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Sammir Dattani

It is not flesh and blood but the heart which makes us fathers and sons, brothers and sisters and we as a family are a strange little band of characters traipsing through life sharing illnesses and toothpaste, coveting one another's desserts, hiding shampoo, borrowing money, locking each other out of our rooms, inflicting pain and kissing to heal it in the same instant, loving, laughing, defending, and trying to figure out the common thread that binds us all together. But no matter how well we play all the above and unmentioned parts of our life, we also tend to take our family for granted and lightly.

Today, as I was lazily surfing channels I saw the theatrical trailer of Sammir’s latest film Mukhbiir. Seeing him portraying such a complex character with immense ease made me swell with pride. However, what gave me the chills were his eyes. Oh, what ability they had! They could terrorise like a loaded and levelled gun. They could offend like hissing or kicking, or in their assorted mood, by beams of kindness, they could make the heart dance with joy.

Up until yesterday, this was a kid I have seen growing up before me, and now, in an instant, I see that he is all grown up! A fool I was because in always looking at the larger picture of taking care of him, I had forgotten to observe little things in him.

1 comments:

Subi Samuel. Ruminations On. And With.


My dearest bro

On the exhibition!

To hold our innermost conscience alert, which with every fully formed experience tells us whether it is thus, as it now stands, altogether to be answered for in its truthfulness and integrity: that is the foundation of every artistic production. And surely all art is the result of one's having been in danger, of having gone through an experience all the way to the end, where no one can go any further. The further one goes, the more private, the more personal, the more singular an experience becomes, and the thing one is making is, finally, the necessary, irrepressible, and, as nearly as possible, definitive utterance of this singularity.

Also, we owe to memory not only the increase of our knowledge, and our progress in rational inquiries, but many other intellectual pleasures. Indeed, almost all that we can be said to enjoy is past or future; the present is in perpetual motion, leaves us as soon as it arrives, ceases to be present before its presence is well perceived, and is only known to have existed by the effects which it leaves behind. The greatest part of our ideas arises, therefore, from the view before or behind us, and we are happy or miserable according as we are affected by the survey of our life, or our prospect of future existence.

I loved every frame.

The Stay!

In a way, the experience was enlightening as well, by no means had I lived and seen things of that kind, and come to think of it, I am learning to see. I do not know why it is, but everything penetrates more deeply into me and does not stop at the place where until now it always used to finish. I have an inner self of which I was ignorant. Everything goes thither now, what happens there I do not know.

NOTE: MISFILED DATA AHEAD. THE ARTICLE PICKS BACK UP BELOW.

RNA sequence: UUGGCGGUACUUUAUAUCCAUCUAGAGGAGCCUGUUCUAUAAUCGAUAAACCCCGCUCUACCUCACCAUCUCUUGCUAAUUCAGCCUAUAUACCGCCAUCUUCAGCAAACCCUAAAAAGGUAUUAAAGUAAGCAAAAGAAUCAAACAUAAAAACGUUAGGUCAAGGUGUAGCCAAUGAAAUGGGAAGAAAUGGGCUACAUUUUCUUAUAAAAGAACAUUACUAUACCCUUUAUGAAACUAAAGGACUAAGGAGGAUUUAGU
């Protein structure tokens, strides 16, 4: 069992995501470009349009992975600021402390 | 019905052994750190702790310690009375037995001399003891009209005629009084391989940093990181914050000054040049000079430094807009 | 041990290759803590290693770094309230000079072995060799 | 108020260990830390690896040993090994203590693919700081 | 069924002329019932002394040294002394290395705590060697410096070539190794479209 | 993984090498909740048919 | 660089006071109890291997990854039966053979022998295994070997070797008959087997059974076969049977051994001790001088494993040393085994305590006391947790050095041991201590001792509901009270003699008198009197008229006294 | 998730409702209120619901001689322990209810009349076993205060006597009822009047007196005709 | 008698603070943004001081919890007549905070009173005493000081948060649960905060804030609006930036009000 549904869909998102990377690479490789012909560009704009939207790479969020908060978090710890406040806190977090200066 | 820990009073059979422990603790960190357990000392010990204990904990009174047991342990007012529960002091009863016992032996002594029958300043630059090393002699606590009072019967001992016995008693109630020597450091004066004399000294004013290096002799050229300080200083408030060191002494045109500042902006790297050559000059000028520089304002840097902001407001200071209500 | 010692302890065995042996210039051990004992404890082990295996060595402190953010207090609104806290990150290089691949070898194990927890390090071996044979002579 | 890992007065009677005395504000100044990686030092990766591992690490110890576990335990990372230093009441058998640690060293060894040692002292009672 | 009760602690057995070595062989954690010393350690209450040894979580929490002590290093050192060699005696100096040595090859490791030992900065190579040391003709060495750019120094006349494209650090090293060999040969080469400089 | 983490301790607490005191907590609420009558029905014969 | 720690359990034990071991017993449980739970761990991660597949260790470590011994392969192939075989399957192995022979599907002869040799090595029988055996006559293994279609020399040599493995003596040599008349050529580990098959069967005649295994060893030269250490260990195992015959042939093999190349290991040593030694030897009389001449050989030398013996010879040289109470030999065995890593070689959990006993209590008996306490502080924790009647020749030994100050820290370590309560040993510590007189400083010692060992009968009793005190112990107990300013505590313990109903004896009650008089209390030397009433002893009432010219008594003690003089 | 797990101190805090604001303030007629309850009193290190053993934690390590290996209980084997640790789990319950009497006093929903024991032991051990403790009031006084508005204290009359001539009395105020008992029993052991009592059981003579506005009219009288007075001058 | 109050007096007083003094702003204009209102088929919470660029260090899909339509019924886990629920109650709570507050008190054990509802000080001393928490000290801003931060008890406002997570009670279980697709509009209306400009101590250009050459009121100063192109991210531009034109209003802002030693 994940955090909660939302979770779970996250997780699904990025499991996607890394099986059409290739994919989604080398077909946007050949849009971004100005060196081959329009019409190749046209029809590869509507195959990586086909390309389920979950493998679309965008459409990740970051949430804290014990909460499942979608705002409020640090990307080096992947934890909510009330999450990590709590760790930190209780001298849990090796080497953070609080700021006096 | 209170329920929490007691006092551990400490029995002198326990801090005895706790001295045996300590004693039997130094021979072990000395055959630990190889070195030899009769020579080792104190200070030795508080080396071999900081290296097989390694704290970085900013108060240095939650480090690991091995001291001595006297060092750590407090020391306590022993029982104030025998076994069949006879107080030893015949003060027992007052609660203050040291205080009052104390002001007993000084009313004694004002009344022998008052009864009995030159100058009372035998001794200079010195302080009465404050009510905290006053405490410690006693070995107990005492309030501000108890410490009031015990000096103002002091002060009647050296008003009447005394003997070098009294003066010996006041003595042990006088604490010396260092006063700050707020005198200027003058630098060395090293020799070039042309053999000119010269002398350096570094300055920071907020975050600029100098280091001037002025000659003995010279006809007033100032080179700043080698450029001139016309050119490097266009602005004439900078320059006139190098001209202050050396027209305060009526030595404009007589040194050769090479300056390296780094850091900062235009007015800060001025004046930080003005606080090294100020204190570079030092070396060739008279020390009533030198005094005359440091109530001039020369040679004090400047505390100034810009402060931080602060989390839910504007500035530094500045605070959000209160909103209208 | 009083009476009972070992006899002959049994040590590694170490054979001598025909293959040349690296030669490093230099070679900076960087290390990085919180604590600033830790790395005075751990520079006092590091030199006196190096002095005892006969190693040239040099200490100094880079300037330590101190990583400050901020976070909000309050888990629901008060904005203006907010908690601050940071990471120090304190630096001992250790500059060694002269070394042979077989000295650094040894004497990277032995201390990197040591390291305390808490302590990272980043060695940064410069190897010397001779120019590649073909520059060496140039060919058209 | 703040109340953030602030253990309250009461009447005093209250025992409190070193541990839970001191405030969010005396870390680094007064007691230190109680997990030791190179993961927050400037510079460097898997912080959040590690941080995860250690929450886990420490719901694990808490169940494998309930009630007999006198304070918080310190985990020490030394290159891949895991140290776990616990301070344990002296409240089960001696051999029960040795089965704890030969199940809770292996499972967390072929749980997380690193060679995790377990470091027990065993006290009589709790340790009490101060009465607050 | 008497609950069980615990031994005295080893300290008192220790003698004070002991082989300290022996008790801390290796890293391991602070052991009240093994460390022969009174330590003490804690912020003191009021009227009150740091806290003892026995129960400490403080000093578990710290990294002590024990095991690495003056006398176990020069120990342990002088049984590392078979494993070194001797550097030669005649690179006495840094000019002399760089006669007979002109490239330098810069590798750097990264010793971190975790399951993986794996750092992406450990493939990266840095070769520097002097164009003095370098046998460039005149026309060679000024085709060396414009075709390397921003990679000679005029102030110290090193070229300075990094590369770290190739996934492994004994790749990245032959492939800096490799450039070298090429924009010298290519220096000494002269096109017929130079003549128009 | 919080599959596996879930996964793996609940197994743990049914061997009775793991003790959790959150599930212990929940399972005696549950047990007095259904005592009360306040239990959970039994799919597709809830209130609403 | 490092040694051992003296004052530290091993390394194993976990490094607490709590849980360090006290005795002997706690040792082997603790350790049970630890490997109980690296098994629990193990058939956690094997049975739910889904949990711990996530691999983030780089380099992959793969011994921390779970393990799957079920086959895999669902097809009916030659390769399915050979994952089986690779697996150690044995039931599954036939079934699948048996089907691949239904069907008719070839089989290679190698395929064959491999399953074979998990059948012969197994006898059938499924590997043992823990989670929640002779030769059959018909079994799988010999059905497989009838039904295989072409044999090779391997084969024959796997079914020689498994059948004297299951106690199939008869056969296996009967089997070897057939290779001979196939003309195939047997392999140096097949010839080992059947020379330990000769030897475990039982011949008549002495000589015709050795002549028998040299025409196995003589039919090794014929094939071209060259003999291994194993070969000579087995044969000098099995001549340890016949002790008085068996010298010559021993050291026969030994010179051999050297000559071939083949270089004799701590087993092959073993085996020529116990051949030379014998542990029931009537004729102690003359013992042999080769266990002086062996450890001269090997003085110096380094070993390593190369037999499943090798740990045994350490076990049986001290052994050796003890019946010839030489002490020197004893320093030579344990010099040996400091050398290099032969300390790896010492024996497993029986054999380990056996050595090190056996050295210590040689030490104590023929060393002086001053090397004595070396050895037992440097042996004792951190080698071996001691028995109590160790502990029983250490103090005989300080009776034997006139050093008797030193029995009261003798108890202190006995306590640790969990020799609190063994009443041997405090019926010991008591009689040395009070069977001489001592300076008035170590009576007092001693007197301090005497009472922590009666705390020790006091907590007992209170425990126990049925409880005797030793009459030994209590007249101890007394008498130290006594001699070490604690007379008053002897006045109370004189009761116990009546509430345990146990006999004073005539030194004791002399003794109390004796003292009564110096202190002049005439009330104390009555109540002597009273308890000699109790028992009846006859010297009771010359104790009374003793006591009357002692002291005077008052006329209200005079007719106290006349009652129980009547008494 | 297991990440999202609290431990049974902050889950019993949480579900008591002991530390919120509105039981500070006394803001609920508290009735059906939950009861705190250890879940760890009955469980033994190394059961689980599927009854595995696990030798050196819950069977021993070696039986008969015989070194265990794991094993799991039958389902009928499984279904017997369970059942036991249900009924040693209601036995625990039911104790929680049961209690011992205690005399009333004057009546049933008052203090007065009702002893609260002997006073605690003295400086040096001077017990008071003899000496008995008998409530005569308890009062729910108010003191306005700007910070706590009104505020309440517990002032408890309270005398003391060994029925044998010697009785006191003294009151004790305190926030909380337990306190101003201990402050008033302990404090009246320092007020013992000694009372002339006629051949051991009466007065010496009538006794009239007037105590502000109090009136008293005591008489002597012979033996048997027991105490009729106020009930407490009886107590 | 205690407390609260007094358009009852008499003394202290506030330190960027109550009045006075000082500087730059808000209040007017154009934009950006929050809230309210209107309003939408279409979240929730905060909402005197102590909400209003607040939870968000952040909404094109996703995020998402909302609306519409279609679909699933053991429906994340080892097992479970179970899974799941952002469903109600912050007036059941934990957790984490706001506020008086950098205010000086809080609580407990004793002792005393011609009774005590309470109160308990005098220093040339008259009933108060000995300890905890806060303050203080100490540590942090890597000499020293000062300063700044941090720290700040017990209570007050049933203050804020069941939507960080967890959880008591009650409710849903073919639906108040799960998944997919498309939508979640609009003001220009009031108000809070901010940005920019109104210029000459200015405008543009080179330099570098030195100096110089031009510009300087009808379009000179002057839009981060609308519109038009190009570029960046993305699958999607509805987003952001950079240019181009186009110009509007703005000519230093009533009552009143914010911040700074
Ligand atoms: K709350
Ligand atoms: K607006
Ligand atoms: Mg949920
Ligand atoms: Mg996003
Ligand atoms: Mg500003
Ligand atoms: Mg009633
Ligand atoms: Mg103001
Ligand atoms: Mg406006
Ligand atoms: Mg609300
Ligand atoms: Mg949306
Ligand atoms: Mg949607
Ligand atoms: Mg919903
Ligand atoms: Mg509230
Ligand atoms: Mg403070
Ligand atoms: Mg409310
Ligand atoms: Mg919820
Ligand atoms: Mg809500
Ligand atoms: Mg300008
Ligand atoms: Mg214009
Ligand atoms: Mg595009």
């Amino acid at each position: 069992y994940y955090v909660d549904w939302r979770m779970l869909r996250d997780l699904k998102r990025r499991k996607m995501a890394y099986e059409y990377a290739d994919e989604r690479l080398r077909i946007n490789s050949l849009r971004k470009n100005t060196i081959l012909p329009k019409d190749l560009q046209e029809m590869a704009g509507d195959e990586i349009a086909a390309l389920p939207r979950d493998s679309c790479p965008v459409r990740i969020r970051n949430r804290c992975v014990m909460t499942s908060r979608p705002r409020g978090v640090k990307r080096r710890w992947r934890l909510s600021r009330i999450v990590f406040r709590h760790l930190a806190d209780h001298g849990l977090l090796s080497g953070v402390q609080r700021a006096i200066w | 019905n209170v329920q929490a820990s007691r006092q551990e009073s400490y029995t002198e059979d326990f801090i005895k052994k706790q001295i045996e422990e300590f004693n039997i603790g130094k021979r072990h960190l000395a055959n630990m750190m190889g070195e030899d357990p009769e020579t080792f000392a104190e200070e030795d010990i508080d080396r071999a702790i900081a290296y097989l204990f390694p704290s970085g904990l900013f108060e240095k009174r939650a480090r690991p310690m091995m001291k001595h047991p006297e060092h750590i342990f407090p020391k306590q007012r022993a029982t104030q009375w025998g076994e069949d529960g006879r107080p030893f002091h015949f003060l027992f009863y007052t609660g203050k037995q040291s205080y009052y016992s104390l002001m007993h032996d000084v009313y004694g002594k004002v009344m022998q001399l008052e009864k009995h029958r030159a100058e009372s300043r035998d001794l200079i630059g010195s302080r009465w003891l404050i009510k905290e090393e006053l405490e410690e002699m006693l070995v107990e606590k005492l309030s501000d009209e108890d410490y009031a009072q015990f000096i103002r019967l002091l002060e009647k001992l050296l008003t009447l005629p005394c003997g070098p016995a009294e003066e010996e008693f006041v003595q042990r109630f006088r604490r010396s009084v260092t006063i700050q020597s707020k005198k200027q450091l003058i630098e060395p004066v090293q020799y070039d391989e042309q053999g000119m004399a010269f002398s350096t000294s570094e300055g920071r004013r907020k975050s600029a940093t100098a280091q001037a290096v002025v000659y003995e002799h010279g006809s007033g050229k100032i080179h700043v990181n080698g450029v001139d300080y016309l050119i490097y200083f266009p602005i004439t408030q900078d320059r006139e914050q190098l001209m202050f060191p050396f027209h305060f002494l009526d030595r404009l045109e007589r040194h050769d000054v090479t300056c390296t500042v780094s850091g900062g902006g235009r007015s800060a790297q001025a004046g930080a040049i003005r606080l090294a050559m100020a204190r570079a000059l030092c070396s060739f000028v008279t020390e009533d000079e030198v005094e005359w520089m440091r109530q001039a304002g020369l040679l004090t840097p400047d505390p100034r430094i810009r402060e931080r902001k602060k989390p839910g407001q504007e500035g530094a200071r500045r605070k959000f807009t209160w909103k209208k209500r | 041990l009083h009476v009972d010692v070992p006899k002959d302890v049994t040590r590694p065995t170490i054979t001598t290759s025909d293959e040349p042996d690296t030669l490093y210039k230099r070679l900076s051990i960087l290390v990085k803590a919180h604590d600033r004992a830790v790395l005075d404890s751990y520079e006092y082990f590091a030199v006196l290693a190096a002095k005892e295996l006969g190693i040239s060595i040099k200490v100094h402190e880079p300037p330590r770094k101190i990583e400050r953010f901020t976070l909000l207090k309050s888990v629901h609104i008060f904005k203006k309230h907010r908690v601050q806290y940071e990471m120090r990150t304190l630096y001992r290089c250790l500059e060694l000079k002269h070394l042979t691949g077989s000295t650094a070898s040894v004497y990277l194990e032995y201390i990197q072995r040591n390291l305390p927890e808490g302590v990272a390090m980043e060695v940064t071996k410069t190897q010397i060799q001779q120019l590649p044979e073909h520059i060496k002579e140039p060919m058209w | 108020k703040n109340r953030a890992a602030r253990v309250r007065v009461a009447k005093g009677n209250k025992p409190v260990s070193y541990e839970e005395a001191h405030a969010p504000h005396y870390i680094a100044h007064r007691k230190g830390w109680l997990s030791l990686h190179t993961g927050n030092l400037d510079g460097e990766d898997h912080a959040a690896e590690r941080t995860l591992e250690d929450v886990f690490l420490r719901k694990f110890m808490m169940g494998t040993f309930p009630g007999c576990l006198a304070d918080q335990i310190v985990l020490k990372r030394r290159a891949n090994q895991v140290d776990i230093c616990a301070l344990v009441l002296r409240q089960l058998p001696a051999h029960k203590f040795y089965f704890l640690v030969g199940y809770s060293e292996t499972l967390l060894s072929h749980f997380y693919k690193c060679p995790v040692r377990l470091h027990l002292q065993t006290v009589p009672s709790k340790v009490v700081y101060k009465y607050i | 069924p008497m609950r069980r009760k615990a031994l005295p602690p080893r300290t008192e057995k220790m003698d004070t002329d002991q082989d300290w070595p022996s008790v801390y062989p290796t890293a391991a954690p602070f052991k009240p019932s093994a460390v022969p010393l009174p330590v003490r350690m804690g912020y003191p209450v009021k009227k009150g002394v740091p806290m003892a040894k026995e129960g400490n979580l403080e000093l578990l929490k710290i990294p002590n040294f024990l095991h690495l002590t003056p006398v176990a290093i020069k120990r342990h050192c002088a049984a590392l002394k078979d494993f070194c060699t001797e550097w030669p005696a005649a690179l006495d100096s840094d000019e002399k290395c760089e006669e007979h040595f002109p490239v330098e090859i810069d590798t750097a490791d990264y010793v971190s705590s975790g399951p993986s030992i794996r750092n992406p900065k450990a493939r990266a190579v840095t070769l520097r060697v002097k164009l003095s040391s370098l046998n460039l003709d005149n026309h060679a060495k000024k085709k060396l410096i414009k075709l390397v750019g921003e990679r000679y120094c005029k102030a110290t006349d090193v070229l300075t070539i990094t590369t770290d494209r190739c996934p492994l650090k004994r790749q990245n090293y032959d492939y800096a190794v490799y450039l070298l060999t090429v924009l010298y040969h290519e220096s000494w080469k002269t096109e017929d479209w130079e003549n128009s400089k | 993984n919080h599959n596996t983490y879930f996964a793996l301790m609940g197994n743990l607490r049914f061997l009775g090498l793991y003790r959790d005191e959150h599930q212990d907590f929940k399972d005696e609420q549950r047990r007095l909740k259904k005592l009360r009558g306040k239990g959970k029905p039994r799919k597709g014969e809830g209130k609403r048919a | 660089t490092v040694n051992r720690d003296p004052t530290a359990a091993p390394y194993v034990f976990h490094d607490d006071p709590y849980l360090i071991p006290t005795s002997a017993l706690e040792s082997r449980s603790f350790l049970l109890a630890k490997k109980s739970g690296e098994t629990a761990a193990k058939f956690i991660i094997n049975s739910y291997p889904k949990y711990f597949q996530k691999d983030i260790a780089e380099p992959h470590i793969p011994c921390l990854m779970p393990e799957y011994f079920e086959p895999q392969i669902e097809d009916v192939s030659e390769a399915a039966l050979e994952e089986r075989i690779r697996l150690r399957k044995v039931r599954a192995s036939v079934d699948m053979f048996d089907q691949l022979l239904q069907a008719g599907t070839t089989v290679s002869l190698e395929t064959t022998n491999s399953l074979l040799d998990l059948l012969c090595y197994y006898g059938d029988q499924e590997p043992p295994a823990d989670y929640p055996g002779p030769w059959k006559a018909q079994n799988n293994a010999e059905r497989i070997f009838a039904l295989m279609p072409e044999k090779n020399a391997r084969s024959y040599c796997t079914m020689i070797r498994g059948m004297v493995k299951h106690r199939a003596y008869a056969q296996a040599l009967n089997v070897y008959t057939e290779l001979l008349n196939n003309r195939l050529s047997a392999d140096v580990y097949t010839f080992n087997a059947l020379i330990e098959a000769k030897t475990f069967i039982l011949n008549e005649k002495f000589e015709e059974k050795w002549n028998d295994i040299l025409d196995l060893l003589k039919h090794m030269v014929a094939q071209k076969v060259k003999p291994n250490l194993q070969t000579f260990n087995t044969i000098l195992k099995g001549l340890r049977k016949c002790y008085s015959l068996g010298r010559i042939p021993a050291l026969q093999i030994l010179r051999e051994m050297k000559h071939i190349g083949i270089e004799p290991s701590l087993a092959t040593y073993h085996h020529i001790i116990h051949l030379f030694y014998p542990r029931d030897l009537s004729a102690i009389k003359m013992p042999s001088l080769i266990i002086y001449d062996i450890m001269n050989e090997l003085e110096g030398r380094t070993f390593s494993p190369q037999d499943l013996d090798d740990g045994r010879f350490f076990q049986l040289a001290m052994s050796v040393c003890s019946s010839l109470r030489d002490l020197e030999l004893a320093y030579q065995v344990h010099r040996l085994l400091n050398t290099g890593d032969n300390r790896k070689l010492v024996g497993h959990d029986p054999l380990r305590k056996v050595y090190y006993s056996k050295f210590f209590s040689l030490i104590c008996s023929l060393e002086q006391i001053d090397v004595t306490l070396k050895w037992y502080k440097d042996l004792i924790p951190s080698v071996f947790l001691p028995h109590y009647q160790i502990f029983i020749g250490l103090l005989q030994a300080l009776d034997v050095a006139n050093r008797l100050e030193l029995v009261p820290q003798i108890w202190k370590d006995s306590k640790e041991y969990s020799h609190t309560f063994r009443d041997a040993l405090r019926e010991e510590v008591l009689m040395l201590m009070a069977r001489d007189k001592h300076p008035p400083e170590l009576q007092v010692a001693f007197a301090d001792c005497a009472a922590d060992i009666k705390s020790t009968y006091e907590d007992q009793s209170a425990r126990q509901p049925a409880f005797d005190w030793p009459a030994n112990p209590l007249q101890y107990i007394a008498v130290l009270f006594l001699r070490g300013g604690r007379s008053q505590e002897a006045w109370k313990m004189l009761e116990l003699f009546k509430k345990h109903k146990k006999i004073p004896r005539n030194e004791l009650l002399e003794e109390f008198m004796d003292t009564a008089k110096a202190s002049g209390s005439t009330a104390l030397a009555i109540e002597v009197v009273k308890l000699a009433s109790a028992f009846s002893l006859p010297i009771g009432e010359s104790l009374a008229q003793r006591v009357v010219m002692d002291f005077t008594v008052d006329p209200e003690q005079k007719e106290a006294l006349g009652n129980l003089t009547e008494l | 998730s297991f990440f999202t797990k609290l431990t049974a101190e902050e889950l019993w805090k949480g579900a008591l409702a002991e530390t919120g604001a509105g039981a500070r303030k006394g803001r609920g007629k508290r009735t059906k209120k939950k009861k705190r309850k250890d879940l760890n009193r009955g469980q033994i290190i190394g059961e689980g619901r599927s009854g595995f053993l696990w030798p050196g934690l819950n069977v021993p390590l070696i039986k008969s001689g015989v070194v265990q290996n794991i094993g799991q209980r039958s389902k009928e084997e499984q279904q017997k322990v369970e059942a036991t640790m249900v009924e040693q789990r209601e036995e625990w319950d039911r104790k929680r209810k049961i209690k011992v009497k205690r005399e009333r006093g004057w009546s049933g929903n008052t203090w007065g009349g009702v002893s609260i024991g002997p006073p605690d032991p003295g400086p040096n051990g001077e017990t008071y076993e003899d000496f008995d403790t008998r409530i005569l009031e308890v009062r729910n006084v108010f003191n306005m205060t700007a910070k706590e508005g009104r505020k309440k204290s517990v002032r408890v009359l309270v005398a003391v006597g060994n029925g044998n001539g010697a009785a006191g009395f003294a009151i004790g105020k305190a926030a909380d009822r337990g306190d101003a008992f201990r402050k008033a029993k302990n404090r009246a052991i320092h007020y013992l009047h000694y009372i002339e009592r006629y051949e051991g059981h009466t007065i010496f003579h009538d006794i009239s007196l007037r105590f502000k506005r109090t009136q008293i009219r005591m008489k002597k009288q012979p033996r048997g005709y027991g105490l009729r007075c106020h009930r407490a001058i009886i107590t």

On Departure!

And we: spectators, always, everywhere, looking at everything, and never from! Who has turned us around like this, so that whatever we do, we always have the look of someone going away? Just as a man on the last hill showing him his whole valley one last time, turns, and stops, and lingers – so we live, and are forever leaving.

It was excruciating to leave you all.

Subi Samuel!

While I stood facing the infinite ocean on those colossal stairs at the Taj, the gale blew so incessantly in my face, and right there I felt a chill in my bones. My mind, as it usually does, wandered, and I comprehended that my fear of the ocean stemmed perhaps due to the inner fear that I carry of death itself. I figured then, that surely, there's no room for debate that there is an element of death in life, and I was astonished that each one of us pretends to ignore it: death, whose unpitying presence we experience in each turn of fortune we survive because we must learn how to die slowly. We must learn to die: all of life is in that. When thoughts such as these were traversing my senses, I turned and I saw you: all of a sudden, my nomadic feelings seemed to settle, and settle because I knew I have my brother beside me. My brother, who is my protector, who loves me like the infinity of the ocean, and I realised from that instant that I don’t ever have to be afraid of death, or for that matter the ocean, after all, like your love, it is deep, abundant and immeasurable.

Your younger bro
- F

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Neene Neene - 2008

My association with Kannada cinema has been rather limited. I grew up watching the plan of Dinesh Babu’s film Suprabhatha take shape before me since the producer of the film was a close friend of our family. It was a simple story revolving around a single location, a gas filling station with just two main actors Vishnuvardhan and Suhasini Mani Rathnam. While it took shape, I happened to interact with everyone from the actors to the singers who came home, although one person, the drummer Shivamani had left an unforgettable impression on my mind. Then again, I was too young at that time to know what was happening other than being part of the buzz and seeing how all of them contributed to the end product was adjudged a grand landmark in cinema as I recall at that point. Then came Girish Kasarvalli’s, Haseena. My family was invited for a private screening of the movie but just as the movie was about to begin we had to draw ourselves away from the theatre because the new maid we had employed had run away from home. Cut to 2008, I was at Gandhi Nagar visiting a friend I hadn’t met in ages and noticed all the Kannada posters around. The quality of visual representation I noted had improved tremendously. While some of the posters were passable, some others were worthy of a second glance, but there was one in particular that caught my eye. It was excellent and was the poster of Sammir Dattani aka Dhyaan, the romantic, chocolate hero of Kannada cinema. I pulled out my mobile and sent Sammir a text message telling him what a breath of fresh air it was to see his posters pasted with those of others, who in my own opinion looked fairly odd to me as stars; they were either too old, or too young. And if they had the looks they lacked the talent, and if they had the talent, they lacked the looks, not Dhyaan, he was a near flawless combination of both looks and talent. When my message status showed that it been delivered, I received a call from him. He said he was boarding the aircraft to Bangalore from Bombay and that the premier of the films poster I was looking at was happening at INOX the same evening at six and that he’d see me there. I griped that I hardly knew Kannada merely to escape being there more so because I was reclusive in a crowd I did not know. But Sammir, in his trademark sweetness, always had a way to get people to do what he wanted without ever pushing it and I had become his current victim.